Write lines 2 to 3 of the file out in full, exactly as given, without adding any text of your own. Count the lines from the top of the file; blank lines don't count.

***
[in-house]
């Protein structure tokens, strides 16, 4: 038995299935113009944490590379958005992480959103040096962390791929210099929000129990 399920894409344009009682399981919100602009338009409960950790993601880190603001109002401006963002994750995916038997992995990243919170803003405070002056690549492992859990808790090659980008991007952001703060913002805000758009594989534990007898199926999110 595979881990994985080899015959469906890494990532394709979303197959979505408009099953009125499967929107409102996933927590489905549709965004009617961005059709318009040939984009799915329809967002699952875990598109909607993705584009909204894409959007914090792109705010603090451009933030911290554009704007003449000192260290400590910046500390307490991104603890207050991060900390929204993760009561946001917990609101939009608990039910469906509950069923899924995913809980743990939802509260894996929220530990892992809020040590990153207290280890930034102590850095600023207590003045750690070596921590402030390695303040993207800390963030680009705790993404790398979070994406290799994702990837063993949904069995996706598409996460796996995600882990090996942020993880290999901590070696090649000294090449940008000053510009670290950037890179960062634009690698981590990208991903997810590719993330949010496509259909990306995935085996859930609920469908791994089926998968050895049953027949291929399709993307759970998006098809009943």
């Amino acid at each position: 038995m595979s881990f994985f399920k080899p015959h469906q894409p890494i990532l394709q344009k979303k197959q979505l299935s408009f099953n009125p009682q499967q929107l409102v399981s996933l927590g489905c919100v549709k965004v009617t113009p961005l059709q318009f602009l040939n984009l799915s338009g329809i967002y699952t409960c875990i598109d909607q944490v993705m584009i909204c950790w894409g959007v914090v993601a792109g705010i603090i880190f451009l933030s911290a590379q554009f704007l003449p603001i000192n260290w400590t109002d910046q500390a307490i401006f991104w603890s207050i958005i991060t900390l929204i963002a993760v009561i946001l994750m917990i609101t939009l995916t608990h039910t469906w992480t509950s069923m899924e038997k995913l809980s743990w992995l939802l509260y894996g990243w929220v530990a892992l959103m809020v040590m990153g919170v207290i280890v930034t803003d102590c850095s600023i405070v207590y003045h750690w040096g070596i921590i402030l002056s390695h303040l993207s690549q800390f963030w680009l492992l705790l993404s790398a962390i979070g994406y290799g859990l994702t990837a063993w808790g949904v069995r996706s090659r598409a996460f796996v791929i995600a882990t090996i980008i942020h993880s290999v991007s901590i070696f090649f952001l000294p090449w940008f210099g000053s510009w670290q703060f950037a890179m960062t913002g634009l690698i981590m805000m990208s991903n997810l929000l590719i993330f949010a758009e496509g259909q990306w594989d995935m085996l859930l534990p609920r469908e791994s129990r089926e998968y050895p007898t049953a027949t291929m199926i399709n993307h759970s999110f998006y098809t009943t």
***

């Protein structure tokens, strides 16, 4: 038995299935113009944490590379958005992480959103040096962390791929210099929000129990 399920894409344009009682399981919100602009338009409960950790993601880190603001109002401006963002994750995916038997992995990243919170803003405070002056690549492992859990808790090659980008991007952001703060913002805000758009594989534990007898199926999110 595979881990994985080899015959469906890494990532394709979303197959979505408009099953009125499967929107409102996933927590489905549709965004009617961005059709318009040939984009799915329809967002699952875990598109909607993705584009909204894409959007914090792109705010603090451009933030911290554009704007003449000192260290400590910046500390307490991104603890207050991060900390929204993760009561946001917990609101939009608990039910469906509950069923899924995913809980743990939802509260894996929220530990892992809020040590990153207290280890930034102590850095600023207590003045750690070596921590402030390695303040993207800390963030680009705790993404790398979070994406290799994702990837063993949904069995996706598409996460796996995600882990090996942020993880290999901590070696090649000294090449940008000053510009670290950037890179960062634009690698981590990208991903997810590719993330949010496509259909990306995935085996859930609920469908791994089926998968050895049953027949291929399709993307759970998006098809009943």
């Amino acid at each position: 038995m595979s881990f994985f399920k080899p015959h469906q894409p890494i990532l394709q344009k979303k197959q979505l299935s408009f099953n009125p009682q499967q929107l409102v399981s996933l927590g489905c919100v549709k965004v009617t113009p961005l059709q318009f602009l040939n984009l799915s338009g329809i967002y699952t409960c875990i598109d909607q944490v993705m584009i909204c950790w894409g959007v914090v993601a792109g705010i603090i880190f451009l933030s911290a590379q554009f704007l003449p603001i000192n260290w400590t109002d910046q500390a307490i401006f991104w603890s207050i958005i991060t900390l929204i963002a993760v009561i946001l994750m917990i609101t939009l995916t608990h039910t469906w992480t509950s069923m899924e038997k995913l809980s743990w992995l939802l509260y894996g990243w929220v530990a892992l959103m809020v040590m990153g919170v207290i280890v930034t803003d102590c850095s600023i405070v207590y003045h750690w040096g070596i921590i402030l002056s390695h303040l993207s690549q800390f963030w680009l492992l705790l993404s790398a962390i979070g994406y290799g859990l994702t990837a063993w808790g949904v069995r996706s090659r598409a996460f796996v791929i995600a882990t090996i980008i942020h993880s290999v991007s901590i070696f090649f952001l000294p090449w940008f210099g000053s510009w670290q703060f950037a890179m960062t913002g634009l690698i981590m805000m990208s991903n997810l929000l590719i993330f949010a758009e496509g259909q990306w594989d995935m085996l859930l534990p609920r469908e791994s129990r089926e998968y050895p007898t049953a027949t291929m199926i399709n993307h759970s999110f998006y098809t009943t």